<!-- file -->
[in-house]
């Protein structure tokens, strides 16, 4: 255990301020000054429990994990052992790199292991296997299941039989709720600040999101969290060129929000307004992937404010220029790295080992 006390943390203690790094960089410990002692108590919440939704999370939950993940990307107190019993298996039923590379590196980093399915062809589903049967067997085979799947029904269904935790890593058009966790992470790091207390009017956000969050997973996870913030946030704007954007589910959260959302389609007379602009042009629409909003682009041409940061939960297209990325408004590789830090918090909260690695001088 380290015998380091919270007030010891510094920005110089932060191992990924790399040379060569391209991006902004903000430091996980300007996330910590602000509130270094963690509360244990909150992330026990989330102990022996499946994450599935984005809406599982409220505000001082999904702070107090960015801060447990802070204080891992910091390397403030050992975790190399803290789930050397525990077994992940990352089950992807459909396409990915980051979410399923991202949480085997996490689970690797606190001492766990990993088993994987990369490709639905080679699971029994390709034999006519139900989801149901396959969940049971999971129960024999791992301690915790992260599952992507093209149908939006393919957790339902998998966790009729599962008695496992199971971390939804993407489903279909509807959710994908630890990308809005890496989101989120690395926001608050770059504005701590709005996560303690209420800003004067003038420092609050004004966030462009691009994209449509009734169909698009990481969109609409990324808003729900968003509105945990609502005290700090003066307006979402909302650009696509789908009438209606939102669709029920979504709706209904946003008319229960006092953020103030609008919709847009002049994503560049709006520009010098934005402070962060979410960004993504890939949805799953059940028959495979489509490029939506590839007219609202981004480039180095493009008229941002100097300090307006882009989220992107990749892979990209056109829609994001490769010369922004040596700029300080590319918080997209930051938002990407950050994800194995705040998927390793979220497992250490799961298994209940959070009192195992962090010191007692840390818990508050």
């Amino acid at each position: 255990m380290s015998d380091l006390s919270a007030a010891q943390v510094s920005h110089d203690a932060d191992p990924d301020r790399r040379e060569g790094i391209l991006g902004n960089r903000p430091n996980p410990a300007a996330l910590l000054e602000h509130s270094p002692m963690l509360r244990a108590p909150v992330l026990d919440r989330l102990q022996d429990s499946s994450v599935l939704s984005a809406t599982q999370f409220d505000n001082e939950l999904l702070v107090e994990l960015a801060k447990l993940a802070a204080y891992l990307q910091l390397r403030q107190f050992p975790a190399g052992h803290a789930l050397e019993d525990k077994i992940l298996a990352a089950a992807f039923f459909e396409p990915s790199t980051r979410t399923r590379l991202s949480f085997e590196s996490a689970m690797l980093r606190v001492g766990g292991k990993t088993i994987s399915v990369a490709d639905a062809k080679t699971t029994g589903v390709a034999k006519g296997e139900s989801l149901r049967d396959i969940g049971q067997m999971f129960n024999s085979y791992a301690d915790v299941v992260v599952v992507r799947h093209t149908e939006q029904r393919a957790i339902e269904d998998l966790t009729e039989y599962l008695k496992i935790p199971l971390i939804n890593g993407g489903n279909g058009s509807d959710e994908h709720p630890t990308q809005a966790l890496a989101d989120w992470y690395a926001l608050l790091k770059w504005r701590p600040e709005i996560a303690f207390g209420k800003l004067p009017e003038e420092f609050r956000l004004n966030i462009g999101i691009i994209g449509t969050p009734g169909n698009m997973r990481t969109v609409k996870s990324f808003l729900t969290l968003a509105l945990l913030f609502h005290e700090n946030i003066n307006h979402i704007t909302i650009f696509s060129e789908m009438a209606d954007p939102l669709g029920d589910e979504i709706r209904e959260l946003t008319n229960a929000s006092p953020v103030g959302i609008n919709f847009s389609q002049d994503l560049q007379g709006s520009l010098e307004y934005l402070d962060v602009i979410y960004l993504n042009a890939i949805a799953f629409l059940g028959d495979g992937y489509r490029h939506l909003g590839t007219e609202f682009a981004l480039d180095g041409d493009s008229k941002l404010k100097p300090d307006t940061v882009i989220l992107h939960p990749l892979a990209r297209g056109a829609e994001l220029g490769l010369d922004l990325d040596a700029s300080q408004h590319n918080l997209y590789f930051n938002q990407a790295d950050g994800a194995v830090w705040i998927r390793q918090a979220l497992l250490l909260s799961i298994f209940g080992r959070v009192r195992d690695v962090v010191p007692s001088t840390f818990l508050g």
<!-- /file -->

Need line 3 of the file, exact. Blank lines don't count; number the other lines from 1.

């Amino acid at each position: 255990m380290s015998d380091l006390s919270a007030a010891q943390v510094s920005h110089d203690a932060d191992p990924d301020r790399r040379e060569g790094i391209l991006g902004n960089r903000p430091n996980p410990a300007a996330l910590l000054e602000h509130s270094p002692m963690l509360r244990a108590p909150v992330l026990d919440r989330l102990q022996d429990s499946s994450v599935l939704s984005a809406t599982q999370f409220d505000n001082e939950l999904l702070v107090e994990l960015a801060k447990l993940a802070a204080y891992l990307q910091l390397r403030q107190f050992p975790a190399g052992h803290a789930l050397e019993d525990k077994i992940l298996a990352a089950a992807f039923f459909e396409p990915s790199t980051r979410t399923r590379l991202s949480f085997e590196s996490a689970m690797l980093r606190v001492g766990g292991k990993t088993i994987s399915v990369a490709d639905a062809k080679t699971t029994g589903v390709a034999k006519g296997e139900s989801l149901r049967d396959i969940g049971q067997m999971f129960n024999s085979y791992a301690d915790v299941v992260v599952v992507r799947h093209t149908e939006q029904r393919a957790i339902e269904d998998l966790t009729e039989y599962l008695k496992i935790p199971l971390i939804n890593g993407g489903n279909g058009s509807d959710e994908h709720p630890t990308q809005a966790l890496a989101d989120w992470y690395a926001l608050l790091k770059w504005r701590p600040e709005i996560a303690f207390g209420k800003l004067p009017e003038e420092f609050r956000l004004n966030i462009g999101i691009i994209g449509t969050p009734g169909n698009m997973r990481t969109v609409k996870s990324f808003l729900t969290l968003a509105l945990l913030f609502h005290e700090n946030i003066n307006h979402i704007t909302i650009f696509s060129e789908m009438a209606d954007p939102l669709g029920d589910e979504i709706r209904e959260l946003t008319n229960a929000s006092p953020v103030g959302i609008n919709f847009s389609q002049d994503l560049q007379g709006s520009l010098e307004y934005l402070d962060v602009i979410y960004l993504n042009a890939i949805a799953f629409l059940g028959d495979g992937y489509r490029h939506l909003g590839t007219e609202f682009a981004l480039d180095g041409d493009s008229k941002l404010k100097p300090d307006t940061v882009i989220l992107h939960p990749l892979a990209r297209g056109a829609e994001l220029g490769l010369d922004l990325d040596a700029s300080q408004h590319n918080l997209y590789f930051n938002q990407a790295d950050g994800a194995v830090w705040i998927r390793q918090a979220l497992l250490l909260s799961i298994f209940g080992r959070v009192r195992d690695v962090v010191p007692s001088t840390f818990l508050g």